The Texas suit focuses on parts of Google’s business that are different from those in a federal antitrust suit filed in October by the Department of Justice. That suit outlined the company’s dominance of web and mobile search—the company handles 90 and 95 percent of those searches, respectively—calling the tech giant “a monopoly gatekeeper to the internet.”

The DOJ complaint cited billion-dollar agreements between Google and phone manufacturers including Apple, LG, Motorola, and Samsung; major U.S. wireless carriers such as AT&T, T-Mobile, and Verizon; and browser developers that make Google the default search engine on many platforms. 

Some of those agreements required cell phone manufacturers to place the Google Search widget on a phone’s home screen and install Chrome and the Google Search app in a way that makes them undeletable by consumers.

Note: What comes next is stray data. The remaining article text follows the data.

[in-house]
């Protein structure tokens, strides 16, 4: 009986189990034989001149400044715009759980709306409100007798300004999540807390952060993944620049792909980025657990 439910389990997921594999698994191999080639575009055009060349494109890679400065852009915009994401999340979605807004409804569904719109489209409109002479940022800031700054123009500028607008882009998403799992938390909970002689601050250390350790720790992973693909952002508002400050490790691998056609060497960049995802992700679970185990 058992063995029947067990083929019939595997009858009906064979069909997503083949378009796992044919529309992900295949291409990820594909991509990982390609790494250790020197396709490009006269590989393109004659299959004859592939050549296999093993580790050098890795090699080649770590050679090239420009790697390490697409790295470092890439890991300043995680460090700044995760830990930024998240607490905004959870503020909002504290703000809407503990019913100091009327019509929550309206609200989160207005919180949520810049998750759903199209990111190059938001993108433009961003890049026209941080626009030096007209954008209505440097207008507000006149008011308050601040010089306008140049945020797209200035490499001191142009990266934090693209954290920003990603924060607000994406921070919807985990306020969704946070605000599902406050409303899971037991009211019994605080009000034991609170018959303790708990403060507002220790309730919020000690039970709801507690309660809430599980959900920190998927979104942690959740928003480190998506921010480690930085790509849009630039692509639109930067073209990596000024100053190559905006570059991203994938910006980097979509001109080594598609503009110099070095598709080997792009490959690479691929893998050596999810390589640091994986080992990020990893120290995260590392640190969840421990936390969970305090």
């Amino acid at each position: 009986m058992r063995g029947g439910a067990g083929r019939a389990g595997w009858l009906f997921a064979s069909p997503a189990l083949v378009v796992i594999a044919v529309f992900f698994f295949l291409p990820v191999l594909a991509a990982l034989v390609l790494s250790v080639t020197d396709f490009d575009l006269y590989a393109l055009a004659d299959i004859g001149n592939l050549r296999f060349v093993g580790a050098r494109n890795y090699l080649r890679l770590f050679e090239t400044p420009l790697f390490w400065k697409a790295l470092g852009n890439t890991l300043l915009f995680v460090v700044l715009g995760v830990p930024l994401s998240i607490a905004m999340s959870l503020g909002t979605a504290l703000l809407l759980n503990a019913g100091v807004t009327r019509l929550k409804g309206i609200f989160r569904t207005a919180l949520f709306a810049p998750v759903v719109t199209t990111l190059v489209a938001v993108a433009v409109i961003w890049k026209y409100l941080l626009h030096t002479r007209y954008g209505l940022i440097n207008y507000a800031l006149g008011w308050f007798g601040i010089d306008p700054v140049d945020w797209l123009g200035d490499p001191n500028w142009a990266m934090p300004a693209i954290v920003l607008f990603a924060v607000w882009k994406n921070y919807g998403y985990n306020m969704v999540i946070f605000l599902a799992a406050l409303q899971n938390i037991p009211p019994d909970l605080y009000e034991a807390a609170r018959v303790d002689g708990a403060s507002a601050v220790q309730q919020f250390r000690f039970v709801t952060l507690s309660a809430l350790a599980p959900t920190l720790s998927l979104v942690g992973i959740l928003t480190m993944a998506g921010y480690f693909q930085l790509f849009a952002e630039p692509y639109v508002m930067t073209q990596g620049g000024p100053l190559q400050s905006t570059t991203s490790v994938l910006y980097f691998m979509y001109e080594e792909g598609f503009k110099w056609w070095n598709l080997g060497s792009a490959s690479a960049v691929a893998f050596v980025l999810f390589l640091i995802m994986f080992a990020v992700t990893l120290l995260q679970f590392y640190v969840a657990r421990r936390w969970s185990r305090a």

While Texas joined that federal suit against Google, New York, which led the filing of an antitrust suit against Facebook earlier this month, is among the states that hasn’t signed on to the federal or state complaints against Google. 

“We plan to conclude parts of our investigation of Google in the coming weeks,” New York Attorney General Letitia James wrote in a statement last month when the federal charges were filed against Google. “If we decide to file a complaint, we would file a motion to consolidate our case with the DOJ.” The New York AG’s office did not respond to our request for comment on today’s state complaint.

Google’s antitrust concerns don’t look to be ending anytime soon. A bipartisan group of more than 30 states is scheduled to file another suit on Thursday that focuses on another aspect of Google’s sprawling enterprise, the anticompetitive aspects of its local search business.

The federal government investigated Google seven years ago, looking into concerns about potential biases in search results and efforts to restrict websites from working with rival search engines, but that investigation didn’t result in an enforcement action against the company.